According to a recent study by Sterling Lexicon, the answer is a resounding yes. The study engaged several organisations in the luxury goods sector in a panel discussion to better understand which Global Mobility (GM) trends and issues are currently impacting companies and mobility programmes.
As a mobility representative of global fashion houses, upcoming brands, and high-end retailers, Sterling Lexicon wanted to identify the topics weighing on the minds of GM professionals in the luxury goods sector. While the original premise was to identify common sector-specific themes, the panel discussion concluded that many of the challenges faced by GM professionals are universal to all areas of the global economy.
Policy and Programme Structure
Policy is usually at the centre of every GM programme and this is also true in the luxury goods sector. The study uncovered that many organisations in this industry admit to historically having loosely formed and inconsistently applied policies. Often, these have constituted more of a benefits matrix rather than a set of formal policy documents. Organisations with larger programmes have incrementally introduced greater structure, such as formalised policies and processes, whilst younger brands acknowledged this as a future goal.
Across both sides, executive-level sponsorship was considered the most effective catalyst for change management, whether it be an alteration to an existing policy or the implementation of a new one. This has facilitated the engagement and buy-in of the wide group of stakeholders touching GM processes. One sector-specific challenge identified by a number of panel members was the absence of a strong culture of governance within the organisation, which could hinder getting executive-level sponsorship.
GM framework provides structure and consistency within an organisation and many panel participants said that whilst their companies were moving in a more universally centralised direction, a one-size-fits-all approach was not the answer. Regional flexibility on policy application was a preferred solution and appeared to be working for programme owners. This type of programme structure provided clarity to potential employees and kept messaging consistent for internal stakeholders. However, some organisations are still grappling with intra-regional moves from a policy and regional buy-in perspective.
Employee Experience and Policy Flexibility
Providing equality and transparency as a part of the programme structure enhanced the overall employee experience. It also helped address an issue that one panel member brought up -- that “assignees were always suspicious that another assignee was getting a better deal”. The topic of policy flexibility was also discussed, as organisations in the luxury goods sector grapple with the ever-changing demands of younger employees. The panel study didn’t see organisations veering towards core/flex but instead they were introducing a degree of choice and individual customisation into their GM packages. One example was the concept of a lifestyle allowance for things such as after-school care, yoga classes, or care for elderly relatives. That approach generated positive employee feedback, according to one participant. In other cases, organisations added a lump sum of cash alongside services, which was also well-received. Overall it was found to be difficult to disentangle duty of care and wellbeing from flexibility. All panel participants recognised the need for an international Employee Assistance Programme and cultural training programmes, with an emphasis on equal access for all.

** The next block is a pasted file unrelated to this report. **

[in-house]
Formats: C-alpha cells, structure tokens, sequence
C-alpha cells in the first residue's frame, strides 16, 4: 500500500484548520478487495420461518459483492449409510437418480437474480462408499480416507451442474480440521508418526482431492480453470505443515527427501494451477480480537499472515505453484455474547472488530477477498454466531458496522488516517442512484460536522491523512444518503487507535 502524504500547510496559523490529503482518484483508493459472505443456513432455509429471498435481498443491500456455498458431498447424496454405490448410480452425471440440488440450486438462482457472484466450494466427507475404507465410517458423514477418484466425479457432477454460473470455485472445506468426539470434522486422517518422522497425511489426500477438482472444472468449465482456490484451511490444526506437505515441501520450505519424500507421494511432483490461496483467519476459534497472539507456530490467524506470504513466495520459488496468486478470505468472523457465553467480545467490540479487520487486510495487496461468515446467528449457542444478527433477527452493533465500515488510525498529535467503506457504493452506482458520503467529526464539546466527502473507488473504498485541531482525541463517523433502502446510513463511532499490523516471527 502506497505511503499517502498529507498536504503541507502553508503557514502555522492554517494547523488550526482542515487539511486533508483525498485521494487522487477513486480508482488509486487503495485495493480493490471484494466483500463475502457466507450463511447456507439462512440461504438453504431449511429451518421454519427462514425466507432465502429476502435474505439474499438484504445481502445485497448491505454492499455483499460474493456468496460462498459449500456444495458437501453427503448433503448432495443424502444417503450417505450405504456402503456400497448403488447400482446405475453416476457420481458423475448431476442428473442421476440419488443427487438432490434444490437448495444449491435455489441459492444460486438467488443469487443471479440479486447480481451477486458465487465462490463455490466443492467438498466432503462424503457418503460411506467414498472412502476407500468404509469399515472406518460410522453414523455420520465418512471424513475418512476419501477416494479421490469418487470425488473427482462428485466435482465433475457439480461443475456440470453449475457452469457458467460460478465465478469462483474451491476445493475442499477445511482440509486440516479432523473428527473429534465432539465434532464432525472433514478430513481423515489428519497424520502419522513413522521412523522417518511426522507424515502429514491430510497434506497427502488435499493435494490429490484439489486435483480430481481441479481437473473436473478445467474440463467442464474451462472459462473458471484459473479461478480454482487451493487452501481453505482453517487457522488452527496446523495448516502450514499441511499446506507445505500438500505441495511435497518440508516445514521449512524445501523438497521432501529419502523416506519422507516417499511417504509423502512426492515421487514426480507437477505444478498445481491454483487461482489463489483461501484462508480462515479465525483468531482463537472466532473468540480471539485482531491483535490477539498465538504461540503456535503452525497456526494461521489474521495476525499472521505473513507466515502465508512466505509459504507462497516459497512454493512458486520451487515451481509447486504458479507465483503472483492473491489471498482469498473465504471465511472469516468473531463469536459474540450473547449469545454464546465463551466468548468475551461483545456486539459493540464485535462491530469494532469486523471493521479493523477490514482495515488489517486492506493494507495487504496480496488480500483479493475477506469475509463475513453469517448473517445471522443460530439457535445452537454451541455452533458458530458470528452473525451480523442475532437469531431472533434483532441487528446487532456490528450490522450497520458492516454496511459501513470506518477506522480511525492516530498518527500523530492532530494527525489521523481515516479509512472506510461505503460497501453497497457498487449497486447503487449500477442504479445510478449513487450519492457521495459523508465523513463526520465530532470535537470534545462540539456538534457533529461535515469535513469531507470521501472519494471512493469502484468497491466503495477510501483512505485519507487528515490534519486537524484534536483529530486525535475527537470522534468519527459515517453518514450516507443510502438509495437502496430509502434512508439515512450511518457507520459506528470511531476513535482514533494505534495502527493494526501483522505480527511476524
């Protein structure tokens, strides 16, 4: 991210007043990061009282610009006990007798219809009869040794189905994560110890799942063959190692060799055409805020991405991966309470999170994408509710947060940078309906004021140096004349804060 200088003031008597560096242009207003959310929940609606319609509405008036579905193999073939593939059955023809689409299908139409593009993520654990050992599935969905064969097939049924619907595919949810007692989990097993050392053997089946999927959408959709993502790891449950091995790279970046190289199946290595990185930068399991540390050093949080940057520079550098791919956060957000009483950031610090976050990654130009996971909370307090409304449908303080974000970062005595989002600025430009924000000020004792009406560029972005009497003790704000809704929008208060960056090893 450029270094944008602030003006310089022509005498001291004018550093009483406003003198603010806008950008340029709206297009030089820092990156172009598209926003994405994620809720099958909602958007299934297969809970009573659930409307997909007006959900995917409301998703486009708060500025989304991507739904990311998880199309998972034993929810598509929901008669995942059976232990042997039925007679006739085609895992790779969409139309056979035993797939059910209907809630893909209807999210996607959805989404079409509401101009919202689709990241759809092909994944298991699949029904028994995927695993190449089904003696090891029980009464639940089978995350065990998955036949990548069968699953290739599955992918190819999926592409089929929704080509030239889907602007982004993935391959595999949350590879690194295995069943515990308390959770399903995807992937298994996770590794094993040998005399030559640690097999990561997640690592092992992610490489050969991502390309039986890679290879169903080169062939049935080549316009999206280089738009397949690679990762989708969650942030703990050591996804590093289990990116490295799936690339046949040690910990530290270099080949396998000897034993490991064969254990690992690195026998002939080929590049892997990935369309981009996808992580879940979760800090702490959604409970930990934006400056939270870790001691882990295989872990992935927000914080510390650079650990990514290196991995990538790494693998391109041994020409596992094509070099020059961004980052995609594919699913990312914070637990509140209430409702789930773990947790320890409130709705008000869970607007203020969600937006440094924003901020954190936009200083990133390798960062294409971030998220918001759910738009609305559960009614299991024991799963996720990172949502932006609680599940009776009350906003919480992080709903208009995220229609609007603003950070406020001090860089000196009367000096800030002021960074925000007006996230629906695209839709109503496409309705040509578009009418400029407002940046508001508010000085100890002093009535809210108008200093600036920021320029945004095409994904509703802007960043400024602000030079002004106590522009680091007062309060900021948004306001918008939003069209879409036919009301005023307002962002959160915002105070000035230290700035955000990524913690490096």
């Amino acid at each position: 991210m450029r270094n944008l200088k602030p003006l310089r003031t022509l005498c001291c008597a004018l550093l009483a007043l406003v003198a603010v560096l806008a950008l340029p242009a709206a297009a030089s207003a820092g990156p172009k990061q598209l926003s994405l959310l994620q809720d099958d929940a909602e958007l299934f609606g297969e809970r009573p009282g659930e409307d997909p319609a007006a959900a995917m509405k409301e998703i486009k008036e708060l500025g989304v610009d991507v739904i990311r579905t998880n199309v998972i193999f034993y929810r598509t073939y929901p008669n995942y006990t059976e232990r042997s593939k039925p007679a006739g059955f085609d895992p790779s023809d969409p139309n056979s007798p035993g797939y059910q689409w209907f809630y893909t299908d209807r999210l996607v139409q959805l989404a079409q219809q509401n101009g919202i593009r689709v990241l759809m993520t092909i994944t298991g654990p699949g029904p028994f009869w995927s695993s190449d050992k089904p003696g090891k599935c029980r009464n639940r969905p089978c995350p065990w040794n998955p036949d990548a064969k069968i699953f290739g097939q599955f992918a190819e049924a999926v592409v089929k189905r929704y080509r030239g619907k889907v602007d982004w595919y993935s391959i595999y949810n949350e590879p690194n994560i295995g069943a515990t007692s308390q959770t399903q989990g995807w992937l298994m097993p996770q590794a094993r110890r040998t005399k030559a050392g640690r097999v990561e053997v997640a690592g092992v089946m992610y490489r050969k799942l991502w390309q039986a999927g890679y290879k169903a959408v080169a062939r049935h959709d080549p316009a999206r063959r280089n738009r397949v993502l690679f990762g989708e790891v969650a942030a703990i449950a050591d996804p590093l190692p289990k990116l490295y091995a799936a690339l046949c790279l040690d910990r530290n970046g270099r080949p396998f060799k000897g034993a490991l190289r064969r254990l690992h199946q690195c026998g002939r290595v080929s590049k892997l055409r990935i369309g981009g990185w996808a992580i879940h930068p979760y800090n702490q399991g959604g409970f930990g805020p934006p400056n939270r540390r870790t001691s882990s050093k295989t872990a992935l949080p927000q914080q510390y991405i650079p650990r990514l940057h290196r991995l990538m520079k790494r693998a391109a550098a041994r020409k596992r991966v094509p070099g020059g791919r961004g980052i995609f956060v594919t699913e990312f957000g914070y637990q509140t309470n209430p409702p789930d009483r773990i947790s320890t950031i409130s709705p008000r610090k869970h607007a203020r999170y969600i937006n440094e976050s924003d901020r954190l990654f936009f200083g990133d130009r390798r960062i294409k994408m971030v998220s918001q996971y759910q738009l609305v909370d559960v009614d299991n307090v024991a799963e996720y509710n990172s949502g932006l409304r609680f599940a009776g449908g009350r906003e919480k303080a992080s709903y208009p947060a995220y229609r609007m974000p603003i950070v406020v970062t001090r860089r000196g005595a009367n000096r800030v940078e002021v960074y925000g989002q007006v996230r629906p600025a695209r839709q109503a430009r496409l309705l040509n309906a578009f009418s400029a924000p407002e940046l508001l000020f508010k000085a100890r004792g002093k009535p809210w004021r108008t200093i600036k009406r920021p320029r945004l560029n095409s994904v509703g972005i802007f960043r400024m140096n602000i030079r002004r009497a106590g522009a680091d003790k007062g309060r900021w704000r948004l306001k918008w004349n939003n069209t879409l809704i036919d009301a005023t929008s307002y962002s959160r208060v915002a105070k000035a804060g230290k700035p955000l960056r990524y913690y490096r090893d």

Employing talented candidates was also a main concern for organisations in the luxury goods sector. One panellist revealed that their organisation was in the early stages of putting psychometric testing in place during the candidate selection process. Other panellists spoke about reviewing past employee performance and working to ensure that a succession plan was in place.
A challenge that some face is different brands sitting under one operating company that does not share similar HR or performance management systems, making it difficult to directly translate performance. The study found measuring performance and planning for repatriation are as important as getting the right person in the right role in the right place. Repatriation planning involves pre-determining the role that an assignee will return to in advance. The majority of organisations that participated in the panel said they were committed to finding the employee a similar role, while a small number of panellists guaranteed the role the assignee left would be available upon their return. The panel emphasised the importance of good repatriation planning, especially for employees who go out on developmental assignments, to retain future leaders.